Is this sufficient to conclude that the entire industrial production complex is in a recession? Not really. As described above, while nonenergy output has flattened, it is not declining. (Figure 1 shows a comparison of energy versus nonenergy-based production.) In fact, despite a number of weak months, manufacturing output has increased in seven of the last eight quarters, and the latest data show manufacturing production trending at a 1.1 percent year-over-year pace in February. More specifically, we find that the weighted sum of manufacturing subsectors contracting in February 2016 was "only" 32 percent—near cyclical lows—and well below the 50-percent threshold generally associated with economywide recessions. (See Figure 2.)

Figure 2: Sector-specific slowdown in industrial production

In other words, while some manufacturing sectors are struggling, others are not. With so much of the industrial weakness focused on the energy sector, it is not surprising that machinery is one of those hardest hit. The oilfield equipment collapse has only a limited direct impact since it comprises only about 6 percent of total machinery, but the indirect supply chain impact across other subsegments, such as pumps, motors, and material handling equipment, is more significant. Additionally, because of its high trade intensity (40 percent of output is exported), machinery suffers disproportionately from global headwinds—not only because of the strong dollar but also because equipment demand remains weak in the key European and Chinese markets.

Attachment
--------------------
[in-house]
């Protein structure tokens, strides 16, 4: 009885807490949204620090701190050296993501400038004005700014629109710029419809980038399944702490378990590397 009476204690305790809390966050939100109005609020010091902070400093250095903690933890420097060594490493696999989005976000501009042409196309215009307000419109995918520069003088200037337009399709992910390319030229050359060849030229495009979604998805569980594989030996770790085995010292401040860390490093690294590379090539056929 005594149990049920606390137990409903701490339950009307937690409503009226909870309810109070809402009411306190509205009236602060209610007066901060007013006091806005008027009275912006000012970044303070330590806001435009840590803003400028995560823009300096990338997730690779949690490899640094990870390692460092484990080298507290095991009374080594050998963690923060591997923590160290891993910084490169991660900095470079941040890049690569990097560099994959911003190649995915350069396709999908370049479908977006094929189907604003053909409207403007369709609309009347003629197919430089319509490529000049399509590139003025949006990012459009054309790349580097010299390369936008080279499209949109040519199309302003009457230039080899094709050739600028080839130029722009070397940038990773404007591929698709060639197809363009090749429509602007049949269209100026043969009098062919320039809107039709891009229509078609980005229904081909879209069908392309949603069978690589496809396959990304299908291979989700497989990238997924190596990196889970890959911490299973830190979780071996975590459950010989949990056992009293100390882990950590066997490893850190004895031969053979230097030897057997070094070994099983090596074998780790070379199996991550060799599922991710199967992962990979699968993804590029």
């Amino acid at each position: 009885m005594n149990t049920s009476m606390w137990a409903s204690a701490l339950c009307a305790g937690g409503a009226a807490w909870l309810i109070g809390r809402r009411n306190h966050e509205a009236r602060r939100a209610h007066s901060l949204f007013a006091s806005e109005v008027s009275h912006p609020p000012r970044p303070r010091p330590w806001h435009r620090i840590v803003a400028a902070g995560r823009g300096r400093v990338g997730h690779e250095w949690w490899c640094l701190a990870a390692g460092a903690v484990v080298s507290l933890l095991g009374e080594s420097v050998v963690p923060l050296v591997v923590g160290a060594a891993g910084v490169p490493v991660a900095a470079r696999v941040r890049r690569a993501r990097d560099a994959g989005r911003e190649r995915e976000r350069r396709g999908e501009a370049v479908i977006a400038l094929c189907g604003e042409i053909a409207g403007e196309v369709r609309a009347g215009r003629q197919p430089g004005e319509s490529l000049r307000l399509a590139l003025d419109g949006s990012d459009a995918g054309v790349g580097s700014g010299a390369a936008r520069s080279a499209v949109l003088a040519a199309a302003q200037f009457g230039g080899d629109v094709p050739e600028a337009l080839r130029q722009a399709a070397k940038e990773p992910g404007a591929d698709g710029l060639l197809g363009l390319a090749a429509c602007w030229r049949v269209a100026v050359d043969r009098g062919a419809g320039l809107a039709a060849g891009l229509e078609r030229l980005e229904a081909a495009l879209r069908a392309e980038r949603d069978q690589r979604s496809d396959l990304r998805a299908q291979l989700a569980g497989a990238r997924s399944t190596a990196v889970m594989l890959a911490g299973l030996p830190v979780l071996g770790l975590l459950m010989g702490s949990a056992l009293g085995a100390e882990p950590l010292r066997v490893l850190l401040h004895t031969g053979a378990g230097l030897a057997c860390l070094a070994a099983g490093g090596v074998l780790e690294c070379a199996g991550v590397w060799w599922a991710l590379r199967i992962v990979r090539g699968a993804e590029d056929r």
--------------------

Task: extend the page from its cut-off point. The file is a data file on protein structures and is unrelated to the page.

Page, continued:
Consumer-oriented sectors, meanwhile, have been more resilient. In the case of food and beverages, there has been a marked acceleration in activity—a direct result of low trade intensity and robust household consumption. Healthy consumer demand is also supporting U.S. automotive production, which, despite a small pullback in Q4, reached a 14-year high last year.

Outlook: Cloudy but not super-stormy

Outside of what appears to be sector-specific weakness in the industrial arena, the rest of the economy continues to display solid fundamentals. We continue to see strong employment growth, solid income growth, and resilient private sector confidence supporting private sector spending. Perhaps the most descriptive illustration of this resilience comes from the Institute for Supply Management's nonmanufacturing index, which appears firmly fixed around the 55 threshold for solid expansion. (See Figure 3.) Since the nonmanufacturing sector represents close to 90 percent of the U.S. economy, this is a good indication that overall the U.S. economy remains on solid footing.

Figure 3: U.S. Purchasing Managers Indices

After growing an average 2.9 percent in 2014, industrial production slowed sharply, growing only 0.3 percent in 2015, weighed down by weakness in the energy segment and global headwinds. However, while we expect output will contract in Q1 2016, we foresee subdued positive momentum through the rest of the year. In particular, we expect the drag from energy to become less severe and that an ongoing need or desire to replace the aging stock of industrial equipment will provide some cushion. Additionally, low oil and natural gas prices should support chemical production, which has started to see important investment in new facilities in the United States.

Gregory Daco is head of U.S. macroeconomics for Oxford Economics USA.